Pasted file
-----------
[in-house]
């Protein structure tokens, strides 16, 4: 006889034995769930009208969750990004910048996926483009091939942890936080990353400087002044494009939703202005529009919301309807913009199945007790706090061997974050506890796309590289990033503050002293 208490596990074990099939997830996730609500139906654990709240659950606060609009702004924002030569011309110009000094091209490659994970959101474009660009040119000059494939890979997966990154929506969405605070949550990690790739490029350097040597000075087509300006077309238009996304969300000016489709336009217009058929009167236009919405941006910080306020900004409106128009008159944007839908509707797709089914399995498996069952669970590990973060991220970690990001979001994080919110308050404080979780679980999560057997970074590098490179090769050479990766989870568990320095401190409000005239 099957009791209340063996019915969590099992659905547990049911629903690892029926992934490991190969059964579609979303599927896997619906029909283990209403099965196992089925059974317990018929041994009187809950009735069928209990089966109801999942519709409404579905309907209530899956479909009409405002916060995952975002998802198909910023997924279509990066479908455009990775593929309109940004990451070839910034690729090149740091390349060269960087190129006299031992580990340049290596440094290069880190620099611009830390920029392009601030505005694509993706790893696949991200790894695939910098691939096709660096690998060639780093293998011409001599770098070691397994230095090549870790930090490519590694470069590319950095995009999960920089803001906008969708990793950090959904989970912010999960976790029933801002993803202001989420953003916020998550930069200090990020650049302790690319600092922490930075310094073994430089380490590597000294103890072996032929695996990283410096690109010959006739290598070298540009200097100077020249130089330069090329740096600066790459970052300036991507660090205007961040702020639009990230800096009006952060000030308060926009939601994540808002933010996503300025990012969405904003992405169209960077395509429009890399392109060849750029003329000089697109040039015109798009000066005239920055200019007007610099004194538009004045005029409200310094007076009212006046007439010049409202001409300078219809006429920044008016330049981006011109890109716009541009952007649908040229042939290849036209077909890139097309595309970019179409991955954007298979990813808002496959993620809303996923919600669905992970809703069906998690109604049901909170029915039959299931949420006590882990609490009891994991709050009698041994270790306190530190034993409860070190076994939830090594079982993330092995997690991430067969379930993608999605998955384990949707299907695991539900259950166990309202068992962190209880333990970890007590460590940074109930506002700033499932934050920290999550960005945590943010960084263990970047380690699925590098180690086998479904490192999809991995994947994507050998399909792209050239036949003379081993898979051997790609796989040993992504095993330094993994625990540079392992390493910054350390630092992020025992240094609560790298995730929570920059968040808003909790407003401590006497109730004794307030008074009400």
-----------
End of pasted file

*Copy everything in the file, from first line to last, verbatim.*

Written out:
[in-house]
């Protein structure tokens, strides 16, 4: 006889034995769930009208969750990004910048996926483009091939942890936080990353400087002044494009939703202005529009919301309807913009199945007790706090061997974050506890796309590289990033503050002293 208490596990074990099939997830996730609500139906654990709240659950606060609009702004924002030569011309110009000094091209490659994970959101474009660009040119000059494939890979997966990154929506969405605070949550990690790739490029350097040597000075087509300006077309238009996304969300000016489709336009217009058929009167236009919405941006910080306020900004409106128009008159944007839908509707797709089914399995498996069952669970590990973060991220970690990001979001994080919110308050404080979780679980999560057997970074590098490179090769050479990766989870568990320095401190409000005239 099957009791209340063996019915969590099992659905547990049911629903690892029926992934490991190969059964579609979303599927896997619906029909283990209403099965196992089925059974317990018929041994009187809950009735069928209990089966109801999942519709409404579905309907209530899956479909009409405002916060995952975002998802198909910023997924279509990066479908455009990775593929309109940004990451070839910034690729090149740091390349060269960087190129006299031992580990340049290596440094290069880190620099611009830390920029392009601030505005694509993706790893696949991200790894695939910098691939096709660096690998060639780093293998011409001599770098070691397994230095090549870790930090490519590694470069590319950095995009999960920089803001906008969708990793950090959904989970912010999960976790029933801002993803202001989420953003916020998550930069200090990020650049302790690319600092922490930075310094073994430089380490590597000294103890072996032929695996990283410096690109010959006739290598070298540009200097100077020249130089330069090329740096600066790459970052300036991507660090205007961040702020639009990230800096009006952060000030308060926009939601994540808002933010996503300025990012969405904003992405169209960077395509429009890399392109060849750029003329000089697109040039015109798009000066005239920055200019007007610099004194538009004045005029409200310094007076009212006046007439010049409202001409300078219809006429920044008016330049981006011109890109716009541009952007649908040229042939290849036209077909890139097309595309970019179409991955954007298979990813808002496959993620809303996923919600669905992970809703069906998690109604049901909170029915039959299931949420006590882990609490009891994991709050009698041994270790306190530190034993409860070190076994939830090594079982993330092995997690991430067969379930993608999605998955384990949707299907695991539900259950166990309202068992962190209880333990970890007590460590940074109930506002700033499932934050920290999550960005945590943010960084263990970047380690699925590098180690086998479904490192999809991995994947994507050998399909792209050239036949003379081993898979051997790609796989040993992504095993330094993994625990540079392992390493910054350390630092992020025992240094609560790298995730929570920059968040808003909790407003401590006497109730004794307030008074009400």